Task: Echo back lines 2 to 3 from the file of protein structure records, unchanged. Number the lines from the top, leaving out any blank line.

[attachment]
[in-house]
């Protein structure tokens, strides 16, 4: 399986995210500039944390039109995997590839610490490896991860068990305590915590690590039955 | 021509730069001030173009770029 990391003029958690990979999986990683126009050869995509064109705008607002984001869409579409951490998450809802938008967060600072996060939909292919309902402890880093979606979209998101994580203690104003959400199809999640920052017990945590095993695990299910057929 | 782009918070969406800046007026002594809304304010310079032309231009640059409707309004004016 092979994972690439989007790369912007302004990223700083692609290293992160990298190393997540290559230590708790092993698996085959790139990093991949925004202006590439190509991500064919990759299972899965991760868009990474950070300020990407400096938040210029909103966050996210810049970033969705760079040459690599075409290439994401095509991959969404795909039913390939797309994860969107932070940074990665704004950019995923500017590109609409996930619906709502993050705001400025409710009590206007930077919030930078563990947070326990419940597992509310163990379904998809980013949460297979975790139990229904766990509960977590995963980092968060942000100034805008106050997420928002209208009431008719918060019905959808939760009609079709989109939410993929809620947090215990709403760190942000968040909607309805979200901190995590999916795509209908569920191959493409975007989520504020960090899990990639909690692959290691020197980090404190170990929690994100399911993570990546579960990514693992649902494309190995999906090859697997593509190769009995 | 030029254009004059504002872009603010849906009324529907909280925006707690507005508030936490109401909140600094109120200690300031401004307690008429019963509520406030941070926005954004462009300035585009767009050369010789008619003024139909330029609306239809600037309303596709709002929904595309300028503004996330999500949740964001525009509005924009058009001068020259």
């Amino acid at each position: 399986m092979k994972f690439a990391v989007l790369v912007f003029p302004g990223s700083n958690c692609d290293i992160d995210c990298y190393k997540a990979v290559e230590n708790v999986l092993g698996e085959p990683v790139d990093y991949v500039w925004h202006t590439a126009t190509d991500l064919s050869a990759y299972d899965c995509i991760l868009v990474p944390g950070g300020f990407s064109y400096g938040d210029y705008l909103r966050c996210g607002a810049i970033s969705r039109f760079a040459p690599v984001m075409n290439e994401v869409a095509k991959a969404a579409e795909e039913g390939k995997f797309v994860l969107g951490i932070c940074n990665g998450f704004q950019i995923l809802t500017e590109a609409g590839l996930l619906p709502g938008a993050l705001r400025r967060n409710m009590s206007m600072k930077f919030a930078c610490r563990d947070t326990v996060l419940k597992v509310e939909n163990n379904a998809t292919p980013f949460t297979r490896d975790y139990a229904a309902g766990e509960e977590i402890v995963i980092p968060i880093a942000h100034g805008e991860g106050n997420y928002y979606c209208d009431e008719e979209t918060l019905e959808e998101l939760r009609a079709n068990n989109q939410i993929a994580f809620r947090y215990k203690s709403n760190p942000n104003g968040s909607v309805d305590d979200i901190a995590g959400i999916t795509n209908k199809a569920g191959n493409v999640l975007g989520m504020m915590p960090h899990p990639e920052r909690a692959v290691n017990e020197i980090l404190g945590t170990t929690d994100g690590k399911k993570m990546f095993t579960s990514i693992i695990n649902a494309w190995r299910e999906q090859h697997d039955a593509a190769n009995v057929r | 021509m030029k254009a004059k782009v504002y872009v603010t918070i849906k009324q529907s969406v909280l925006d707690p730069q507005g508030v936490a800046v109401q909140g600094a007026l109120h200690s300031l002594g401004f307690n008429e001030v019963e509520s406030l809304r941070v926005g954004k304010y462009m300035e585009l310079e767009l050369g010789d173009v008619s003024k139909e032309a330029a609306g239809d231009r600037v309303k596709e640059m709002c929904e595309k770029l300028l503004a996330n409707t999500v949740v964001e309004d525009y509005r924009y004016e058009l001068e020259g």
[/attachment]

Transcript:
């Protein structure tokens, strides 16, 4: 399986995210500039944390039109995997590839610490490896991860068990305590915590690590039955 | 021509730069001030173009770029 990391003029958690990979999986990683126009050869995509064109705008607002984001869409579409951490998450809802938008967060600072996060939909292919309902402890880093979606979209998101994580203690104003959400199809999640920052017990945590095993695990299910057929 | 782009918070969406800046007026002594809304304010310079032309231009640059409707309004004016 092979994972690439989007790369912007302004990223700083692609290293992160990298190393997540290559230590708790092993698996085959790139990093991949925004202006590439190509991500064919990759299972899965991760868009990474950070300020990407400096938040210029909103966050996210810049970033969705760079040459690599075409290439994401095509991959969404795909039913390939797309994860969107932070940074990665704004950019995923500017590109609409996930619906709502993050705001400025409710009590206007930077919030930078563990947070326990419940597992509310163990379904998809980013949460297979975790139990229904766990509960977590995963980092968060942000100034805008106050997420928002209208009431008719918060019905959808939760009609079709989109939410993929809620947090215990709403760190942000968040909607309805979200901190995590999916795509209908569920191959493409975007989520504020960090899990990639909690692959290691020197980090404190170990929690994100399911993570990546579960990514693992649902494309190995999906090859697997593509190769009995 | 030029254009004059504002872009603010849906009324529907909280925006707690507005508030936490109401909140600094109120200690300031401004307690008429019963509520406030941070926005954004462009300035585009767009050369010789008619003024139909330029609306239809600037309303596709709002929904595309300028503004996330999500949740964001525009509005924009058009001068020259």
């Amino acid at each position: 399986m092979k994972f690439a990391v989007l790369v912007f003029p302004g990223s700083n958690c692609d290293i992160d995210c990298y190393k997540a990979v290559e230590n708790v999986l092993g698996e085959p990683v790139d990093y991949v500039w925004h202006t590439a126009t190509d991500l064919s050869a990759y299972d899965c995509i991760l868009v990474p944390g950070g300020f990407s064109y400096g938040d210029y705008l909103r966050c996210g607002a810049i970033s969705r039109f760079a040459p690599v984001m075409n290439e994401v869409a095509k991959a969404a579409e795909e039913g390939k995997f797309v994860l969107g951490i932070c940074n990665g998450f704004q950019i995923l809802t500017e590109a609409g590839l996930l619906p709502g938008a993050l705001r400025r967060n409710m009590s206007m600072k930077f919030a930078c610490r563990d947070t326990v996060l419940k597992v509310e939909n163990n379904a998809t292919p980013f949460t297979r490896d975790y139990a229904a309902g766990e509960e977590i402890v995963i980092p968060i880093a942000h100034g805008e991860g106050n997420y928002y979606c209208d009431e008719e979209t918060l019905e959808e998101l939760r009609a079709n068990n989109q939410i993929a994580f809620r947090y215990k203690s709403n760190p942000n104003g968040s909607v309805d305590d979200i901190a995590g959400i999916t795509n209908k199809a569920g191959n493409v999640l975007g989520m504020m915590p960090h899990p990639e920052r909690a692959v290691n017990e020197i980090l404190g945590t170990t929690d994100g690590k399911k993570m990546f095993t579960s990514i693992i695990n649902a494309w190995r299910e999906q090859h697997d039955a593509a190769n009995v057929r | 021509m030029k254009a004059k782009v504002y872009v603010t918070i849906k009324q529907s969406v909280l925006d707690p730069q507005g508030v936490a800046v109401q909140g600094a007026l109120h200690s300031l002594g401004f307690n008429e001030v019963e509520s406030l809304r941070v926005g954004k304010y462009m300035e585009l310079e767009l050369g010789d173009v008619s003024k139909e032309a330029a609306g239809d231009r600037v309303k596709e640059m709002c929904e595309k770029l300028l503004a996330n409707t999500v949740v964001e309004d525009y509005r924009y004016e058009l001068e020259g």